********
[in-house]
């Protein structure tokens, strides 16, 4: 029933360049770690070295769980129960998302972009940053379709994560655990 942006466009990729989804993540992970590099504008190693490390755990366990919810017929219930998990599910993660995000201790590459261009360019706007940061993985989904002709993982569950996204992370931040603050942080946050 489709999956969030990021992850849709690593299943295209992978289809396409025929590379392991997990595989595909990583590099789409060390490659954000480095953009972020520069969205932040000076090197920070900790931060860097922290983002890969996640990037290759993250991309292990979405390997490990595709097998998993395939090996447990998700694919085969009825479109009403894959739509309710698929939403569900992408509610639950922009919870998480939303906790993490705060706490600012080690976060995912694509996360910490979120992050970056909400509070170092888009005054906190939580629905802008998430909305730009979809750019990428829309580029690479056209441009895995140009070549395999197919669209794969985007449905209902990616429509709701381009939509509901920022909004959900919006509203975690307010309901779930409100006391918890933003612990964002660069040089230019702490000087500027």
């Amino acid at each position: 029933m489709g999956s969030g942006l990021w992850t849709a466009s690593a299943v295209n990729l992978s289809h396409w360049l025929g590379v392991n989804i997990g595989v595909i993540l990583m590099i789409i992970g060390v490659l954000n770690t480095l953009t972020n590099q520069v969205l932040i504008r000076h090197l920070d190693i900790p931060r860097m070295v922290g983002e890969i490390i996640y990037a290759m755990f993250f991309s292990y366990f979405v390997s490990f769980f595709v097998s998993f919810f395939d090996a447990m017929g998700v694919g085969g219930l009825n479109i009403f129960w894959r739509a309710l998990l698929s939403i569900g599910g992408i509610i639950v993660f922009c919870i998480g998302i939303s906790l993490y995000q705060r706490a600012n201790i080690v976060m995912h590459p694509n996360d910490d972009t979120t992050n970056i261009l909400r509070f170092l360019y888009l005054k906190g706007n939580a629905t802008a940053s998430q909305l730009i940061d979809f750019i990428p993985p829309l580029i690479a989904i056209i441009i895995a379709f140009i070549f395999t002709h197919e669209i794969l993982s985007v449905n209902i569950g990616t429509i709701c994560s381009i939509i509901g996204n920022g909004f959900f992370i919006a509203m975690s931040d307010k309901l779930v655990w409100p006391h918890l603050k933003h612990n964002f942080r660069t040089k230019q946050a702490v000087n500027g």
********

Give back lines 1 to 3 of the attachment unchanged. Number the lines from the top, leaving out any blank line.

[in-house]
């Protein structure tokens, strides 16, 4: 029933360049770690070295769980129960998302972009940053379709994560655990 942006466009990729989804993540992970590099504008190693490390755990366990919810017929219930998990599910993660995000201790590459261009360019706007940061993985989904002709993982569950996204992370931040603050942080946050 489709999956969030990021992850849709690593299943295209992978289809396409025929590379392991997990595989595909990583590099789409060390490659954000480095953009972020520069969205932040000076090197920070900790931060860097922290983002890969996640990037290759993250991309292990979405390997490990595709097998998993395939090996447990998700694919085969009825479109009403894959739509309710698929939403569900992408509610639950922009919870998480939303906790993490705060706490600012080690976060995912694509996360910490979120992050970056909400509070170092888009005054906190939580629905802008998430909305730009979809750019990428829309580029690479056209441009895995140009070549395999197919669209794969985007449905209902990616429509709701381009939509509901920022909004959900919006509203975690307010309901779930409100006391918890933003612990964002660069040089230019702490000087500027």
């Amino acid at each position: 029933m489709g999956s969030g942006l990021w992850t849709a466009s690593a299943v295209n990729l992978s289809h396409w360049l025929g590379v392991n989804i997990g595989v595909i993540l990583m590099i789409i992970g060390v490659l954000n770690t480095l953009t972020n590099q520069v969205l932040i504008r000076h090197l920070d190693i900790p931060r860097m070295v922290g983002e890969i490390i996640y990037a290759m755990f993250f991309s292990y366990f979405v390997s490990f769980f595709v097998s998993f919810f395939d090996a447990m017929g998700v694919g085969g219930l009825n479109i009403f129960w894959r739509a309710l998990l698929s939403i569900g599910g992408i509610i639950v993660f922009c919870i998480g998302i939303s906790l993490y995000q705060r706490a600012n201790i080690v976060m995912h590459p694509n996360d910490d972009t979120t992050n970056i261009l909400r509070f170092l360019y888009l005054k906190g706007n939580a629905t802008a940053s998430q909305l730009i940061d979809f750019i990428p993985p829309l580029i690479a989904i056209i441009i895995a379709f140009i070549f395999t002709h197919e669209i794969l993982s985007v449905n209902i569950g990616t429509i709701c994560s381009i939509i509901g996204n920022g909004f959900f992370i919006a509203m975690s931040d307010k309901l779930v655990w409100p006391h918890l603050k933003h612990n964002f942080r660069t040089k230019q946050a702490v000087n500027g």